Anti-Racism and Public Spheres: An Examination of the Politicization of Anti-Racism at the Writing Thru Race Conference, 1994

Robinder Kaur Sehdev
Communication and Culture, University of Calgary
May, 2001
 

Abstract

This thesis investigates discourses the surrounding the Writing Thru Race Conference of 1994, a highly controversial and publicized event that significantly impacted contemporary anti-racist cultural production in Canada. By placing this conference in the framework of competing public spheres and cultural hegemony this thesis argues that the Writing Thru Race Conference was a formative moment in Canadian cultural politics. This thesis argues that Writing Thru Race brought the issues of political and cultural legitimacy into sharp focus and in so doing, galvanized the discourses of anti-racism and reverse racism in cultural politics. Understood as a key cultural moment where competing public spheres intersected and collided, the discourses surrounding Writing Thru Race can provide insight into the significance of cultural discourses of anti-racism as they challenge dominant or national discourses of multiculturalism.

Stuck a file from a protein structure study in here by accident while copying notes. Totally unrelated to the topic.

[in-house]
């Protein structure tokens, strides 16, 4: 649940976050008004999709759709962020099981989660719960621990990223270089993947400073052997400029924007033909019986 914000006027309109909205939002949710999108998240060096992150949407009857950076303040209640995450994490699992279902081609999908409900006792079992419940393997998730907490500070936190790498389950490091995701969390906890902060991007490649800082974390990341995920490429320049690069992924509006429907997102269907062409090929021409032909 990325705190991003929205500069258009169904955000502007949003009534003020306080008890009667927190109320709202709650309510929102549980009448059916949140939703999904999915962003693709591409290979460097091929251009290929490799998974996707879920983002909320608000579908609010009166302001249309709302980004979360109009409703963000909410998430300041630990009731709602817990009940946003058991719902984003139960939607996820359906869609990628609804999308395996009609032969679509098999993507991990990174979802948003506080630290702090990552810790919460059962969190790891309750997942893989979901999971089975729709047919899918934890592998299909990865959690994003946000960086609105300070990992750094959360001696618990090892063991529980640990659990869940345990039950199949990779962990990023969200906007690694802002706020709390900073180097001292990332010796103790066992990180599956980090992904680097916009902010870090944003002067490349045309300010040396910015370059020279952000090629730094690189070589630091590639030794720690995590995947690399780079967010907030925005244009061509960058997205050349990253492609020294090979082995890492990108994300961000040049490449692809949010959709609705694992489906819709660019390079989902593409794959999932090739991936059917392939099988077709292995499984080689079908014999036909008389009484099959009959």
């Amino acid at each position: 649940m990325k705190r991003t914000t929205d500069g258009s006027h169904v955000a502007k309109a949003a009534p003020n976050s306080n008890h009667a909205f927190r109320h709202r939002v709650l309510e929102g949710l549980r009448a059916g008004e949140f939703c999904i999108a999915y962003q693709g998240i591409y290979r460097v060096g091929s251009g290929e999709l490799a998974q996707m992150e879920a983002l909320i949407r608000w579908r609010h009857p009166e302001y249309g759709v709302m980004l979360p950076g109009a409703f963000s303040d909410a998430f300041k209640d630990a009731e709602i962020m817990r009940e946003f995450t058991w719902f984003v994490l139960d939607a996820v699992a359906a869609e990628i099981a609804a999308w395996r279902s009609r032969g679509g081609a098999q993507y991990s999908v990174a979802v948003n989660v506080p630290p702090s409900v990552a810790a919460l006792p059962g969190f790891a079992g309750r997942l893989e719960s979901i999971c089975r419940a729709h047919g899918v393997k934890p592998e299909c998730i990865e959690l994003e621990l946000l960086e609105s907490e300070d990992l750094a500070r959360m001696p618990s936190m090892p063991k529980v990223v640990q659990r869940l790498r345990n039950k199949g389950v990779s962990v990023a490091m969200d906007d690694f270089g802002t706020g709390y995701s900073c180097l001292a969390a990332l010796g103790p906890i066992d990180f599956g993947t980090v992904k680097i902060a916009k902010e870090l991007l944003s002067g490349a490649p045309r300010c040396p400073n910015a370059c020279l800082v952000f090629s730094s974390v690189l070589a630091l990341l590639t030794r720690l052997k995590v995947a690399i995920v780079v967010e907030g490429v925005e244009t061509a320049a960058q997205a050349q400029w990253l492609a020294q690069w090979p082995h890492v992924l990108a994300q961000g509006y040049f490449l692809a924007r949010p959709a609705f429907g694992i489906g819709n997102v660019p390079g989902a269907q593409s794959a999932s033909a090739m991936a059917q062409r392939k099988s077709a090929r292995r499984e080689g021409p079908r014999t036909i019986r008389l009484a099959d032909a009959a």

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We wish to acknowledge the financial support of the Social Sciences and Humanities Research Council for their financial support through theAid to Scholarly Journals Program.

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